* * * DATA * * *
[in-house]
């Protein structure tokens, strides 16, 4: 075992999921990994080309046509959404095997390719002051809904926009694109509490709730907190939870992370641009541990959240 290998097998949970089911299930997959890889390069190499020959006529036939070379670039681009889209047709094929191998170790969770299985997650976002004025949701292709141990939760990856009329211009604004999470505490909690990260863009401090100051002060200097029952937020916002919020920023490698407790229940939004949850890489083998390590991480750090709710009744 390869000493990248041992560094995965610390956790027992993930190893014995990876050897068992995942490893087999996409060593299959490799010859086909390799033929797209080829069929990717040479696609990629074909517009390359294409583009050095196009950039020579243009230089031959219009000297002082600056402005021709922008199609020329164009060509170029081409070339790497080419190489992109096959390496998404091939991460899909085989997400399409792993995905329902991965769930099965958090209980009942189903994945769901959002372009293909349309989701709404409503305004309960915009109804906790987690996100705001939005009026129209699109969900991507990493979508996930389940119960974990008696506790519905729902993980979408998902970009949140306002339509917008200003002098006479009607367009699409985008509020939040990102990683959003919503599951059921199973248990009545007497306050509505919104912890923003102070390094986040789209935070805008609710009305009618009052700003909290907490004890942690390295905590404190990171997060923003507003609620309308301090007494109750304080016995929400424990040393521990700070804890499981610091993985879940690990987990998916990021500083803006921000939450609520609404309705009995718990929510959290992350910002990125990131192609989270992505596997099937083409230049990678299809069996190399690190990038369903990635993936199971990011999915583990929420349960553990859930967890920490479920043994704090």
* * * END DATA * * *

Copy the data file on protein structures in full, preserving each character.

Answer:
[in-house]
């Protein structure tokens, strides 16, 4: 075992999921990994080309046509959404095997390719002051809904926009694109509490709730907190939870992370641009541990959240 290998097998949970089911299930997959890889390069190499020959006529036939070379670039681009889209047709094929191998170790969770299985997650976002004025949701292709141990939760990856009329211009604004999470505490909690990260863009401090100051002060200097029952937020916002919020920023490698407790229940939004949850890489083998390590991480750090709710009744 390869000493990248041992560094995965610390956790027992993930190893014995990876050897068992995942490893087999996409060593299959490799010859086909390799033929797209080829069929990717040479696609990629074909517009390359294409583009050095196009950039020579243009230089031959219009000297002082600056402005021709922008199609020329164009060509170029081409070339790497080419190489992109096959390496998404091939991460899909085989997400399409792993995905329902991965769930099965958090209980009942189903994945769901959002372009293909349309989701709404409503305004309960915009109804906790987690996100705001939005009026129209699109969900991507990493979508996930389940119960974990008696506790519905729902993980979408998902970009949140306002339509917008200003002098006479009607367009699409985008509020939040990102990683959003919503599951059921199973248990009545007497306050509505919104912890923003102070390094986040789209935070805008609710009305009618009052700003909290907490004890942690390295905590404190990171997060923003507003609620309308301090007494109750304080016995929400424990040393521990700070804890499981610091993985879940690990987990998916990021500083803006921000939450609520609404309705009995718990929510959290992350910002990125990131192609989270992505596997099937083409230049990678299809069996190399690190990038369903990635993936199971990011999915583990929420349960553990859930967890920490479920043994704090």